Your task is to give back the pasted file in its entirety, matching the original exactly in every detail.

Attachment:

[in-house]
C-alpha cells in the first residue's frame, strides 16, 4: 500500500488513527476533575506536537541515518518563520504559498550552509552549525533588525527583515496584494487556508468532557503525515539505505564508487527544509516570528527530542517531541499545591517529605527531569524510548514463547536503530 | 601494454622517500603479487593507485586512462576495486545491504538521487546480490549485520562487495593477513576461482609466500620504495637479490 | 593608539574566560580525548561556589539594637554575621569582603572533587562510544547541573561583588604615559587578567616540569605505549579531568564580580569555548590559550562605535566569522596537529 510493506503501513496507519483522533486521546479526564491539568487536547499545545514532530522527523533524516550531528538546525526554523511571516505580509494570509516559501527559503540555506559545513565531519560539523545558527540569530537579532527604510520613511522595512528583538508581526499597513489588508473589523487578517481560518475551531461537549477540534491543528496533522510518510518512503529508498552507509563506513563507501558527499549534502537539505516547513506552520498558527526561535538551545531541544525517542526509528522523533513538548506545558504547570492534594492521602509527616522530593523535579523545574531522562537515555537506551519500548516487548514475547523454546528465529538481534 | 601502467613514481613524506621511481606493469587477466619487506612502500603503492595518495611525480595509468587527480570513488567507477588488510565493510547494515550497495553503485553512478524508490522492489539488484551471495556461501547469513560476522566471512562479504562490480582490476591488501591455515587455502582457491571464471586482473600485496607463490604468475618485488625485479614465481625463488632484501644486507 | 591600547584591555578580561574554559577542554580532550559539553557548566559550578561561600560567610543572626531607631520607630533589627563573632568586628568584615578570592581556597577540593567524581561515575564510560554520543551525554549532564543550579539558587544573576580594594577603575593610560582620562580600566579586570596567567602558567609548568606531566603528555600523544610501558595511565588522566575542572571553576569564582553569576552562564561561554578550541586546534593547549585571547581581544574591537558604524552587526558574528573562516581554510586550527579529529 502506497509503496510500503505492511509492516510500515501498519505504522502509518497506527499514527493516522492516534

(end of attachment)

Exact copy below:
[in-house]
C-alpha cells in the first residue's frame, strides 16, 4: 500500500488513527476533575506536537541515518518563520504559498550552509552549525533588525527583515496584494487556508468532557503525515539505505564508487527544509516570528527530542517531541499545591517529605527531569524510548514463547536503530 | 601494454622517500603479487593507485586512462576495486545491504538521487546480490549485520562487495593477513576461482609466500620504495637479490 | 593608539574566560580525548561556589539594637554575621569582603572533587562510544547541573561583588604615559587578567616540569605505549579531568564580580569555548590559550562605535566569522596537529 510493506503501513496507519483522533486521546479526564491539568487536547499545545514532530522527523533524516550531528538546525526554523511571516505580509494570509516559501527559503540555506559545513565531519560539523545558527540569530537579532527604510520613511522595512528583538508581526499597513489588508473589523487578517481560518475551531461537549477540534491543528496533522510518510518512503529508498552507509563506513563507501558527499549534502537539505516547513506552520498558527526561535538551545531541544525517542526509528522523533513538548506545558504547570492534594492521602509527616522530593523535579523545574531522562537515555537506551519500548516487548514475547523454546528465529538481534 | 601502467613514481613524506621511481606493469587477466619487506612502500603503492595518495611525480595509468587527480570513488567507477588488510565493510547494515550497495553503485553512478524508490522492489539488484551471495556461501547469513560476522566471512562479504562490480582490476591488501591455515587455502582457491571464471586482473600485496607463490604468475618485488625485479614465481625463488632484501644486507 | 591600547584591555578580561574554559577542554580532550559539553557548566559550578561561600560567610543572626531607631520607630533589627563573632568586628568584615578570592581556597577540593567524581561515575564510560554520543551525554549532564543550579539558587544573576580594594577603575593610560582620562580600566579586570596567567602558567609548568606531566603528555600523544610501558595511565588522566575542572571553576569564582553569576552562564561561554578550541586546534593547549585571547581581544574591537558604524552587526558574528573562516581554510586550527579529529 502506497509503496510500503505492511509492516510500515501498519505504522502509518497506527499514527493516522492516534